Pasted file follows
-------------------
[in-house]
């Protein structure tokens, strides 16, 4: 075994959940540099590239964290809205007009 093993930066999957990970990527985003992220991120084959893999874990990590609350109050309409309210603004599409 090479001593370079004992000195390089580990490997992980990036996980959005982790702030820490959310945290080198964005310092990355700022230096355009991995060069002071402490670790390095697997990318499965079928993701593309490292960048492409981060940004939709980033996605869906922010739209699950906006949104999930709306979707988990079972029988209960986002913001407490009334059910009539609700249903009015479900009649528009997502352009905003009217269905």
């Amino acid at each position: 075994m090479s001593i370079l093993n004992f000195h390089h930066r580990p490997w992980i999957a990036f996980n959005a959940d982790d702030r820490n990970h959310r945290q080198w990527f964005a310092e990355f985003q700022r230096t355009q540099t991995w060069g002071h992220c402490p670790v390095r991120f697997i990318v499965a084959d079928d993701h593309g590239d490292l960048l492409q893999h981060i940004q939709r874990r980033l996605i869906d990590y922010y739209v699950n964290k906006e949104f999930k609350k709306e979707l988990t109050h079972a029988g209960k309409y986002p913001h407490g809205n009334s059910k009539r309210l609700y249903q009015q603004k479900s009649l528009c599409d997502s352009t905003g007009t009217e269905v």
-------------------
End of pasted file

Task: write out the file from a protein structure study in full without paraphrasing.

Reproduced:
[in-house]
């Protein structure tokens, strides 16, 4: 075994959940540099590239964290809205007009 093993930066999957990970990527985003992220991120084959893999874990990590609350109050309409309210603004599409 090479001593370079004992000195390089580990490997992980990036996980959005982790702030820490959310945290080198964005310092990355700022230096355009991995060069002071402490670790390095697997990318499965079928993701593309490292960048492409981060940004939709980033996605869906922010739209699950906006949104999930709306979707988990079972029988209960986002913001407490009334059910009539609700249903009015479900009649528009997502352009905003009217269905």
């Amino acid at each position: 075994m090479s001593i370079l093993n004992f000195h390089h930066r580990p490997w992980i999957a990036f996980n959005a959940d982790d702030r820490n990970h959310r945290q080198w990527f964005a310092e990355f985003q700022r230096t355009q540099t991995w060069g002071h992220c402490p670790v390095r991120f697997i990318v499965a084959d079928d993701h593309g590239d490292l960048l492409q893999h981060i940004q939709r874990r980033l996605i869906d990590y922010y739209v699950n964290k906006e949104f999930k609350k709306e979707l988990t109050h079972a029988g209960k309409y986002p913001h407490g809205n009334s059910k009539r309210l609700y249903q009015q603004k479900s009649l528009c599409d997502s352009t905003g007009t009217e269905v």